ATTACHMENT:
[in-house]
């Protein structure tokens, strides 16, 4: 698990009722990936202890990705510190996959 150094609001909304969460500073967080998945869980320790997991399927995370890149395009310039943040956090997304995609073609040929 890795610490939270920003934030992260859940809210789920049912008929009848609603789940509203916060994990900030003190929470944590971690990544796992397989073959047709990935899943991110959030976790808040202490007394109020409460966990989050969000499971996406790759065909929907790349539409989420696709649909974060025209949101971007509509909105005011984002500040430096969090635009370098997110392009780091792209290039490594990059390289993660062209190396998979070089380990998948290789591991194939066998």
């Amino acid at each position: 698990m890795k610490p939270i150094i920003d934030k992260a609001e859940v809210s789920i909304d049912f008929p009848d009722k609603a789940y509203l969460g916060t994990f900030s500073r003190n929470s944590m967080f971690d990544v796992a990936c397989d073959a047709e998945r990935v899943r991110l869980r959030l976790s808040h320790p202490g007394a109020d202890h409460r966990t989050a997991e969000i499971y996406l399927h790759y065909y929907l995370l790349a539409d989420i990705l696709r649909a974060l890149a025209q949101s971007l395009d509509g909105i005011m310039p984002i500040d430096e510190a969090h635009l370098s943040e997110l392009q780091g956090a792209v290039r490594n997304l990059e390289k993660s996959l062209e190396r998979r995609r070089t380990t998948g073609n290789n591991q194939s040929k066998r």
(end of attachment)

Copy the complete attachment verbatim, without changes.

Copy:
[in-house]
């Protein structure tokens, strides 16, 4: 698990009722990936202890990705510190996959 150094609001909304969460500073967080998945869980320790997991399927995370890149395009310039943040956090997304995609073609040929 890795610490939270920003934030992260859940809210789920049912008929009848609603789940509203916060994990900030003190929470944590971690990544796992397989073959047709990935899943991110959030976790808040202490007394109020409460966990989050969000499971996406790759065909929907790349539409989420696709649909974060025209949101971007509509909105005011984002500040430096969090635009370098997110392009780091792209290039490594990059390289993660062209190396998979070089380990998948290789591991194939066998």
């Amino acid at each position: 698990m890795k610490p939270i150094i920003d934030k992260a609001e859940v809210s789920i909304d049912f008929p009848d009722k609603a789940y509203l969460g916060t994990f900030s500073r003190n929470s944590m967080f971690d990544v796992a990936c397989d073959a047709e998945r990935v899943r991110l869980r959030l976790s808040h320790p202490g007394a109020d202890h409460r966990t989050a997991e969000i499971y996406l399927h790759y065909y929907l995370l790349a539409d989420i990705l696709r649909a974060l890149a025209q949101s971007l395009d509509g909105i005011m310039p984002i500040d430096e510190a969090h635009l370098s943040e997110l392009q780091g956090a792209v290039r490594n997304l990059e390289k993660s996959l062209e190396r998979r995609r070089t380990t998948g073609n290789n591991q194939s040929k066998r």